To date, 101 living donors have changed the lives of 101 recipients as part of the nation’s longest ongoing single-center paired kidney transplant chain.

kc baseball thumbUAB baseball team helps Mississippi family cope with loss of father, husband

Young boy loses his dad, but finds many father figures on UAB's baseball team.

div kcFrom transplant lab worker to donor, employee becomes part of UAB’s world-record kidney chain

Divyank Saini is a UAB lab technologist and one of 17 employees who work behind the scenes at UAB Hospital to bring hope to those waiting on heart, lung, kidney, liver and other transplants. Saini made a decision that he wanted to do more than just his important work of interpreting lab samples to find the right matches. He decided to become a living donor and is UAB Kidney Chain donor No. 57. 

chalice kc2Science, generosity save lives in UAB Kidney Chain

Meet a family bound not by blood or name, but by their kidneys in the world’s longest living-donor kidney transplant chain. Discover how science and human kindness come together to save lives.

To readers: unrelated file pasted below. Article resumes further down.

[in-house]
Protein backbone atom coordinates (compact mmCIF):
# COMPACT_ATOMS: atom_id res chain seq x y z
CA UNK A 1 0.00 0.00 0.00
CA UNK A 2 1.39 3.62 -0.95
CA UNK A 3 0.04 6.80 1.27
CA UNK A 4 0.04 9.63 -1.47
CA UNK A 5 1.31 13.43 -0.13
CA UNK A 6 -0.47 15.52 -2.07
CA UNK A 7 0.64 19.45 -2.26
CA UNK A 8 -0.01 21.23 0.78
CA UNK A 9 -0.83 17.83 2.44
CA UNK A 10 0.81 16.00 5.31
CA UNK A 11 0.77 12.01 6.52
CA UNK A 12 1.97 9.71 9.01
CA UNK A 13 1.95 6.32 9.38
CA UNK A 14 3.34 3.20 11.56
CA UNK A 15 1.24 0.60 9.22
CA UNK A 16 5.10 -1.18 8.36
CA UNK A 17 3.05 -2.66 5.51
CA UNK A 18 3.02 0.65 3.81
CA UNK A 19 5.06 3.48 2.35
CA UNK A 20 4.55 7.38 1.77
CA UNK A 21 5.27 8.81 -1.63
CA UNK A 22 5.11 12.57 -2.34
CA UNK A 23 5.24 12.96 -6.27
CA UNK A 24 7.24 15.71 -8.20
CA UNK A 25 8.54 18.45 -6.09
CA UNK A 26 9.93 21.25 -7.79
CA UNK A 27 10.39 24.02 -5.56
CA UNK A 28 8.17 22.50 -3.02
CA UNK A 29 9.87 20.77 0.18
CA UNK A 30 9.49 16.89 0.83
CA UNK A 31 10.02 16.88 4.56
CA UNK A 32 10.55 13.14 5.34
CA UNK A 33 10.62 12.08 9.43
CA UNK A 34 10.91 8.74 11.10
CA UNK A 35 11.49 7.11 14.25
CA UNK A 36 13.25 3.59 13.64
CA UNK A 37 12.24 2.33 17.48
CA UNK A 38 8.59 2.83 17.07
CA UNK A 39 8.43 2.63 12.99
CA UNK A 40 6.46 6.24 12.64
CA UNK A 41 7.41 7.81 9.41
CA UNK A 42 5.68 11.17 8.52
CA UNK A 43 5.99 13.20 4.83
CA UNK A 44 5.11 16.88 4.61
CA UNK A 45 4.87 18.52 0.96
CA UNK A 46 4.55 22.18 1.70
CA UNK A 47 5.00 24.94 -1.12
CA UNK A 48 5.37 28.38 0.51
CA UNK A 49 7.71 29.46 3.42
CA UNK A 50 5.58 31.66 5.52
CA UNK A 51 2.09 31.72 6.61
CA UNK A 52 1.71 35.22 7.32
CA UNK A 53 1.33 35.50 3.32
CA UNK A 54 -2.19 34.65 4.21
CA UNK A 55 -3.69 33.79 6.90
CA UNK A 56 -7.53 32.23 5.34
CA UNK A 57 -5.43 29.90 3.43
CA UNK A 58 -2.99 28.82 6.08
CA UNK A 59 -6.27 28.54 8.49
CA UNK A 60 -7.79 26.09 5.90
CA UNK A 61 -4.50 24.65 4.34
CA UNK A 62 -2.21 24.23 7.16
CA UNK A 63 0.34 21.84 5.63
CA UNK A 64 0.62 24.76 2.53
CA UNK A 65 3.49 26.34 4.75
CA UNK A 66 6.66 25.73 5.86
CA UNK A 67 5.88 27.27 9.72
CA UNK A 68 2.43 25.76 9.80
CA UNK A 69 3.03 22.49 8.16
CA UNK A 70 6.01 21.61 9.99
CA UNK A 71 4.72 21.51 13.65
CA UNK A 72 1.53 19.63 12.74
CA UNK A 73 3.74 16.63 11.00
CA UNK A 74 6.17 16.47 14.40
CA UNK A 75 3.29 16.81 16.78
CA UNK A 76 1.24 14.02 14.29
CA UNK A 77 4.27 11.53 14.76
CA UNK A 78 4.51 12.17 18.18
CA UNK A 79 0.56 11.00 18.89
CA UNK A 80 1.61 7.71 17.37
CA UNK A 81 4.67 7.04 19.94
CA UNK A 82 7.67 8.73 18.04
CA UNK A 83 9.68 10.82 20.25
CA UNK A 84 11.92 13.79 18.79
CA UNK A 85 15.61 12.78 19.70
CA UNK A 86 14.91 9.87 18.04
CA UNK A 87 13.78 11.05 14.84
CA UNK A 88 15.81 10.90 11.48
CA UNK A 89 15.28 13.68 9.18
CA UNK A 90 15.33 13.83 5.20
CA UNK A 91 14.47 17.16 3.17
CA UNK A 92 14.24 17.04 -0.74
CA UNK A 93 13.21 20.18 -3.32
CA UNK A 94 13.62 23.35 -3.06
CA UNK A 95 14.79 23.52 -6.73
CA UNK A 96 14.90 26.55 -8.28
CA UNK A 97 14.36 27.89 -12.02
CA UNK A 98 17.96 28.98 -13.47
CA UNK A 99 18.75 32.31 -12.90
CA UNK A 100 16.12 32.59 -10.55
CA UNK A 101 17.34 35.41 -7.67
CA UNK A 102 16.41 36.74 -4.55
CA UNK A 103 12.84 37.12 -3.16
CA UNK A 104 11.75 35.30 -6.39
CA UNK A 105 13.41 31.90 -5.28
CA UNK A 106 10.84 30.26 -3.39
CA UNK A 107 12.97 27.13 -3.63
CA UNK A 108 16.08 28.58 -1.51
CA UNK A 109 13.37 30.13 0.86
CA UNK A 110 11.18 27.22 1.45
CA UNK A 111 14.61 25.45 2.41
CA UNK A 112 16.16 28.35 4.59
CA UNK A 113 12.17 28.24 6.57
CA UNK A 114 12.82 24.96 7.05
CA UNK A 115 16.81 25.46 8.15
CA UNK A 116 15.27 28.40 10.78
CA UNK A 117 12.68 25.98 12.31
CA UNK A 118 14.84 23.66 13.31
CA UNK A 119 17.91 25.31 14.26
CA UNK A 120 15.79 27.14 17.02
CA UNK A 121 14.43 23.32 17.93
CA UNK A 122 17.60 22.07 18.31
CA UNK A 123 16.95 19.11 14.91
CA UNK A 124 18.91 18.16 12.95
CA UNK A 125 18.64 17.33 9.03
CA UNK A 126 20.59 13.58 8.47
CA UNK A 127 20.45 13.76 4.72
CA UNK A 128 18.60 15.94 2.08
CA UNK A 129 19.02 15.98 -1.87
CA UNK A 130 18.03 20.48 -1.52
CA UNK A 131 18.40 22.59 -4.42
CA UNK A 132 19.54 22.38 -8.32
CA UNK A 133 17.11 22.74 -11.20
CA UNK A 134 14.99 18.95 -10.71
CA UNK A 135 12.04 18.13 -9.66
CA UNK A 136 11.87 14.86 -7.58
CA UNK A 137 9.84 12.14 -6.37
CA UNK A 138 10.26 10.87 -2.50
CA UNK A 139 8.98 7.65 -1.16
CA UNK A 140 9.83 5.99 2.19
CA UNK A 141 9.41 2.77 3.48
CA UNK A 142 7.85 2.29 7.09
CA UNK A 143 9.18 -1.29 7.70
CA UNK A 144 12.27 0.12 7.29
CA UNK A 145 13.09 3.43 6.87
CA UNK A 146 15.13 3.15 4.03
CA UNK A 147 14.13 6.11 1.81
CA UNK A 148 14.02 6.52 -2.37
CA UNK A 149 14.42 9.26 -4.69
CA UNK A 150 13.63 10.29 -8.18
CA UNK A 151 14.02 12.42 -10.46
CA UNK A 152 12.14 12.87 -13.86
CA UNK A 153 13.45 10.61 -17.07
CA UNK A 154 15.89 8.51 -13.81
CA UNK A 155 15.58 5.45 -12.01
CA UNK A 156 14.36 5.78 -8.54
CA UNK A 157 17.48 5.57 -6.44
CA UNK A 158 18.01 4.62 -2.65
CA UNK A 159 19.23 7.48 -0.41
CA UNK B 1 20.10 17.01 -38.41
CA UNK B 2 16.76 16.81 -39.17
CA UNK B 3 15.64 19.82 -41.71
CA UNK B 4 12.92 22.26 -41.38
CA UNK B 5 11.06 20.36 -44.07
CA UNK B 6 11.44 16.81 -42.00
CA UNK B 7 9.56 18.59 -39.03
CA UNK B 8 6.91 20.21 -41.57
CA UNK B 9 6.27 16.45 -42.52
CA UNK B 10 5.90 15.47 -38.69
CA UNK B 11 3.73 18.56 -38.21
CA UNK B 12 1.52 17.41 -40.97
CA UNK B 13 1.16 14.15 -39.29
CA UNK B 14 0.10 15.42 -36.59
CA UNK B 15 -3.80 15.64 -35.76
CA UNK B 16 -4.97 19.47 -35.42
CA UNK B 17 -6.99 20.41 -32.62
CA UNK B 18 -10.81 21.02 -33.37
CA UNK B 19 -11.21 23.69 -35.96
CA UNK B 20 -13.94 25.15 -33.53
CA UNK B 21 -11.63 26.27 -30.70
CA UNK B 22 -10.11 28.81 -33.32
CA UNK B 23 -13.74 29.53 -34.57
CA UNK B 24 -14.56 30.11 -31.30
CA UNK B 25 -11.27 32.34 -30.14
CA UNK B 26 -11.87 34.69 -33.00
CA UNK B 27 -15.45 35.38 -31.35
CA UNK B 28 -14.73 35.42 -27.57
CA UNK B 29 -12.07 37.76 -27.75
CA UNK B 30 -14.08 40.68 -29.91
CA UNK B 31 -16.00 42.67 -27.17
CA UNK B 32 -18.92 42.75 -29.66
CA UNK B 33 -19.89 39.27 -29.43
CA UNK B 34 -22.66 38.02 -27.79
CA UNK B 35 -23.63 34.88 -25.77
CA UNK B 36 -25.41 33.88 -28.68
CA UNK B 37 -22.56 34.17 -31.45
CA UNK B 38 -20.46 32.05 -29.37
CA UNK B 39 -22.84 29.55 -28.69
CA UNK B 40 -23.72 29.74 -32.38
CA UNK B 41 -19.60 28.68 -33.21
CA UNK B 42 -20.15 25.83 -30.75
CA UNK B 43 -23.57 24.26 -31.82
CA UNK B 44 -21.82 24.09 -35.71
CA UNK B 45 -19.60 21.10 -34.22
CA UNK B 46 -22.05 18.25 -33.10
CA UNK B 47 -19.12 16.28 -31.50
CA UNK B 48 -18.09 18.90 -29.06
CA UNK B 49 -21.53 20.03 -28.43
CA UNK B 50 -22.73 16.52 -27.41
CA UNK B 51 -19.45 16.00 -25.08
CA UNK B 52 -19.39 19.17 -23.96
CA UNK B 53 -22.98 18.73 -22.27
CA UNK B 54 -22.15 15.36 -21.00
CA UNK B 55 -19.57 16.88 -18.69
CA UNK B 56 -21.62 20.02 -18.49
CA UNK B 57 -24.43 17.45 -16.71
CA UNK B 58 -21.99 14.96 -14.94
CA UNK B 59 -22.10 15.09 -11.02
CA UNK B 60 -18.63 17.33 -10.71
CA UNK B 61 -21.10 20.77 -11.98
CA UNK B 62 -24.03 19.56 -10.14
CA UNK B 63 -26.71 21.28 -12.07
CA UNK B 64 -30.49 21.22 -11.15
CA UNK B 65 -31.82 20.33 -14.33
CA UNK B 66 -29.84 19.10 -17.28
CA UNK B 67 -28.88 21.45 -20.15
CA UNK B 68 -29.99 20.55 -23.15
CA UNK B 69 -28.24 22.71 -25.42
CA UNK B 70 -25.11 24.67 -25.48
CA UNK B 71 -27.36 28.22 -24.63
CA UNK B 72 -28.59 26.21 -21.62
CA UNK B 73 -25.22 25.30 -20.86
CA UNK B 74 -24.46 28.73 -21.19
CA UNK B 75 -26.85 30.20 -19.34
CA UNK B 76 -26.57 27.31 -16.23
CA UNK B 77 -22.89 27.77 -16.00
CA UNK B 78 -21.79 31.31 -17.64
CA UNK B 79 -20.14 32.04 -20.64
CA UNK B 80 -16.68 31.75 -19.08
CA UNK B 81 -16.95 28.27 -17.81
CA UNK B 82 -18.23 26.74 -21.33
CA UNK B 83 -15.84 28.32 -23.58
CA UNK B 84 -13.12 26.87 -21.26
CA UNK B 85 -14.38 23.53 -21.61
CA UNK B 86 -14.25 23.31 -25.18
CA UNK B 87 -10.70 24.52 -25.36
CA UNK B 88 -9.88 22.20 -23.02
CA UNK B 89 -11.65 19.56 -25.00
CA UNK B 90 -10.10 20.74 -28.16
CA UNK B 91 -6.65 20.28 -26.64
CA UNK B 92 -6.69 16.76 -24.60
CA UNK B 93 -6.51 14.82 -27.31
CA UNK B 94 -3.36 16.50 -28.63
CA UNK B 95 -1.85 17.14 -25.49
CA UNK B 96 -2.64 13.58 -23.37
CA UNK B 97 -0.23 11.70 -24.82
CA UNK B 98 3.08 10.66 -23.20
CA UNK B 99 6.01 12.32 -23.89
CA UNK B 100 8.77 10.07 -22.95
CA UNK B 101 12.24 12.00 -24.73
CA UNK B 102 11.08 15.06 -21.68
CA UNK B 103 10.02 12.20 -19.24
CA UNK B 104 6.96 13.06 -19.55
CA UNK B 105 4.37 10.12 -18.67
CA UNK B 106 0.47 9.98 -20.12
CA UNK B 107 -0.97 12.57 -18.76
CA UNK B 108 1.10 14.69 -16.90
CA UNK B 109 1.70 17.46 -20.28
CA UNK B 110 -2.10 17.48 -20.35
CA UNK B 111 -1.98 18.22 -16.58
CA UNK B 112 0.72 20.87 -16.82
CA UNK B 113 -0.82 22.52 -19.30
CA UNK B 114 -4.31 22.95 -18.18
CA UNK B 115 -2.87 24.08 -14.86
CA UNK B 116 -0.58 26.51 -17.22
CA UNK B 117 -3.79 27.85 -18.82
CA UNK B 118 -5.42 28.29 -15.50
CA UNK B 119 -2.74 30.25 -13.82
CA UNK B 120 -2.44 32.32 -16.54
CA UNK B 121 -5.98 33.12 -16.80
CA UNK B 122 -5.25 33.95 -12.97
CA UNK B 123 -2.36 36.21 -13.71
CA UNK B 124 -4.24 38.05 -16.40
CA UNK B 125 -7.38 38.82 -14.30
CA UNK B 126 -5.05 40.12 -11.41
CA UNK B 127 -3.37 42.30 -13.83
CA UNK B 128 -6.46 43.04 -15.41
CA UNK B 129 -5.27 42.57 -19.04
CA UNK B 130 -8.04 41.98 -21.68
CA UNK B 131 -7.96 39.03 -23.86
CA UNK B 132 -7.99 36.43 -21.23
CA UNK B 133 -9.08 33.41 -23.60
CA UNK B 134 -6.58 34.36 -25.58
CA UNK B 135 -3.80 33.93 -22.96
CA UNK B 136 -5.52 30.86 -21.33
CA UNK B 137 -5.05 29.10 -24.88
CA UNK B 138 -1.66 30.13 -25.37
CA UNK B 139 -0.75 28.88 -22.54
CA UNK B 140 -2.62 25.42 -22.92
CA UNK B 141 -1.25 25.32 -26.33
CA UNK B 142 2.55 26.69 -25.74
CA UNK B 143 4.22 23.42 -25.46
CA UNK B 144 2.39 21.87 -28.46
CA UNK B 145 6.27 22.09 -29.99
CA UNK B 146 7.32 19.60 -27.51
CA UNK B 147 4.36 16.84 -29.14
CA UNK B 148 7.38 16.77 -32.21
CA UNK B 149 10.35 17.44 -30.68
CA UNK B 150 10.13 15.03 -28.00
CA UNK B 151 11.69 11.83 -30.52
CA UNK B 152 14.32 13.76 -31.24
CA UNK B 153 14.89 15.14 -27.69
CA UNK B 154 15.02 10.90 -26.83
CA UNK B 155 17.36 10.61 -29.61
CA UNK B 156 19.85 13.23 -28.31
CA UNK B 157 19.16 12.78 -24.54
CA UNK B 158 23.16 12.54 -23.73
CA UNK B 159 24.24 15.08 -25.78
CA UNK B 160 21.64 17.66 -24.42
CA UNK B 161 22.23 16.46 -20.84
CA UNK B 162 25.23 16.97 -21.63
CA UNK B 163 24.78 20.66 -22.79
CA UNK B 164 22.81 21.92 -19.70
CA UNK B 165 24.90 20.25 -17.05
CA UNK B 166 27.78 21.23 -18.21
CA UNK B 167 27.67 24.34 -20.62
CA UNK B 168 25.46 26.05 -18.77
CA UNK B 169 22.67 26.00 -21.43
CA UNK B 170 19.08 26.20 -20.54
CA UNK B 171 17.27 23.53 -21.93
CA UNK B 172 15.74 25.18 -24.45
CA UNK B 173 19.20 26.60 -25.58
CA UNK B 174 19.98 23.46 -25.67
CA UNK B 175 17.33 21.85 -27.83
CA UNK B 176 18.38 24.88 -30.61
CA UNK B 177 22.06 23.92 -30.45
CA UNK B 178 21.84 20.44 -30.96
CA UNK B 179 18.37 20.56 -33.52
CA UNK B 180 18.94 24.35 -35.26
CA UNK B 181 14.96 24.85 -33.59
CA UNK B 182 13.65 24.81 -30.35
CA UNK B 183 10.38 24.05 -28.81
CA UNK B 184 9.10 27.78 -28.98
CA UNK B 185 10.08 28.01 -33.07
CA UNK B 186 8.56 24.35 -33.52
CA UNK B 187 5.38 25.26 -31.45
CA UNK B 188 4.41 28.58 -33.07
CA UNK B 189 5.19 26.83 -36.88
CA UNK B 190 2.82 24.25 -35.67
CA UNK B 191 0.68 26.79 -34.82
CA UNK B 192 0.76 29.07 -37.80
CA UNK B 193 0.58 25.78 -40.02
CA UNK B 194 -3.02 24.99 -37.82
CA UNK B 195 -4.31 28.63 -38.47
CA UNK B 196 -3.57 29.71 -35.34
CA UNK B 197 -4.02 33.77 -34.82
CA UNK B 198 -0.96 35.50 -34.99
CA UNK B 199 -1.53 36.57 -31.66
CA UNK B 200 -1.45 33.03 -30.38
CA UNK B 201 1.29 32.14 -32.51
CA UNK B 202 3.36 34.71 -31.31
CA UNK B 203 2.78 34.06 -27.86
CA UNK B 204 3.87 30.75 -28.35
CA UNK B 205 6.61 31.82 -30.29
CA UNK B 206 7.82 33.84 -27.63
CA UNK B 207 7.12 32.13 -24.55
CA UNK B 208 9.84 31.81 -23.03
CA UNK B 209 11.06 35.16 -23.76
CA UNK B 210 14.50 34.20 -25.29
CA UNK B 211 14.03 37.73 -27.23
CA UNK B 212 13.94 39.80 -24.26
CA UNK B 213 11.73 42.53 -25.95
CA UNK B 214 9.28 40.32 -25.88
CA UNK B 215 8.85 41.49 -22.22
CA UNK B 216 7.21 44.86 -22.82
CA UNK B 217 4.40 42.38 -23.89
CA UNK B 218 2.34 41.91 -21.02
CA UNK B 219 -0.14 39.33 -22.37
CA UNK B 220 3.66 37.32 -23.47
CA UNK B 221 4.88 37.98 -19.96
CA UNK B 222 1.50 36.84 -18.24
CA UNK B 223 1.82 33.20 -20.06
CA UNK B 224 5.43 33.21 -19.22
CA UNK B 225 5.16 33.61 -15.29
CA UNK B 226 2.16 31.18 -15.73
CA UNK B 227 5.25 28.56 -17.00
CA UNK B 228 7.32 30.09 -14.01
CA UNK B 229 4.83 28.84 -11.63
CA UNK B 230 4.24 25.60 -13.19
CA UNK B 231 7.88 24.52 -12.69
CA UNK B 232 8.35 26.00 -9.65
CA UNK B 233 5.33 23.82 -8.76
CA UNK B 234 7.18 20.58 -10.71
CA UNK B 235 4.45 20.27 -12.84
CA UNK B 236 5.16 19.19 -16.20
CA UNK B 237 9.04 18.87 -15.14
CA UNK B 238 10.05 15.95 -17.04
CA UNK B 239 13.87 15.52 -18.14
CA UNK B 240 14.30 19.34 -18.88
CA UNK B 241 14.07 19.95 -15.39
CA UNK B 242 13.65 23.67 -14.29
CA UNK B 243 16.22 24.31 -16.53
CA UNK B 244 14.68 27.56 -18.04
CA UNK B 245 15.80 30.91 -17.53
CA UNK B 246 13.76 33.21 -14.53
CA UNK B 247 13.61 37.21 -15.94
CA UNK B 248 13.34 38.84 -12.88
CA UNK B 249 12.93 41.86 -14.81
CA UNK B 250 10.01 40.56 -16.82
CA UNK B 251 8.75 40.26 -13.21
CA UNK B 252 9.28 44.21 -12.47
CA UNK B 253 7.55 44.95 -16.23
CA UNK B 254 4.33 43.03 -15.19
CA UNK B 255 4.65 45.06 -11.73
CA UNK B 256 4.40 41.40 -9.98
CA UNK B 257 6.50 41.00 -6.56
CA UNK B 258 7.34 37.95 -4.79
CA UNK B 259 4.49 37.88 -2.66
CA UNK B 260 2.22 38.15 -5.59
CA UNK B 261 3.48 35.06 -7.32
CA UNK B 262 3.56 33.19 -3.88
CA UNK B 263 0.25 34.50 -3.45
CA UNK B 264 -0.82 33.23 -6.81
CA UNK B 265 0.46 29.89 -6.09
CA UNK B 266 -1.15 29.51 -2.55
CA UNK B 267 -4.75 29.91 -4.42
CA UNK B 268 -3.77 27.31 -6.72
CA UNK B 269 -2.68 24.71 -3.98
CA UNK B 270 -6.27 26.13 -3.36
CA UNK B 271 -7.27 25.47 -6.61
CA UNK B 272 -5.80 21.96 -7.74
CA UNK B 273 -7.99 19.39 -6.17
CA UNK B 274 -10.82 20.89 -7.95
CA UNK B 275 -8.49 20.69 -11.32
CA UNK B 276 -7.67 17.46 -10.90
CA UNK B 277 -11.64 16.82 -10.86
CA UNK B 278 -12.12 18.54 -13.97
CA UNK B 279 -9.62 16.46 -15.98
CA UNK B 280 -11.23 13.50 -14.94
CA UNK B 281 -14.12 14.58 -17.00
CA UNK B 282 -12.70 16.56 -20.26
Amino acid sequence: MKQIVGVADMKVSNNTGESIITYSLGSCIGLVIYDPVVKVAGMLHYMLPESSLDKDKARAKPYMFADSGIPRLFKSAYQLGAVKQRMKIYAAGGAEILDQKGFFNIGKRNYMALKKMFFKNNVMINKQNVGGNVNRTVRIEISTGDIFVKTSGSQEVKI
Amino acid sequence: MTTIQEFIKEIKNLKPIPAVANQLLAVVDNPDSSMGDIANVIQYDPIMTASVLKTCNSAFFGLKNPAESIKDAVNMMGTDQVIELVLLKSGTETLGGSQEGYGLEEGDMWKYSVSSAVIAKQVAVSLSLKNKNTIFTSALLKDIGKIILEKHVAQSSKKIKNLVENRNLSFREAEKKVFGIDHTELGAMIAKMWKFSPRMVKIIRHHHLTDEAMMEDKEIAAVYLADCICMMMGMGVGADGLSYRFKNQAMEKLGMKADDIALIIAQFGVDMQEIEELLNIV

kc surgeryIncompatible, yet needed: What are incompatible kidney transplants? And why are they done?

The human body is primed to identify and destroy invaders like viruses, bacteria and other pathogens that can bring illness or death. Cells of the immune system and the antibodies they make recognize such foreign bodies and act to remove and destroy them. This defense system is a potential problem for kidney transplants. People have different blood groups and different human leukocyte antigens that can provoke an attack if a tissue, such as a kidney, or blood is transferred from one person to another. These two barriers are called blood group incompatibility and tissue (or histo-) incompatibility. A kidney transplant team uses the histocompatibility and blood bank testing laboratories to determine whether the tissues and blood group of a volunteer living kidney donor and the intended recipient match. A match is good, but matches are not always possible.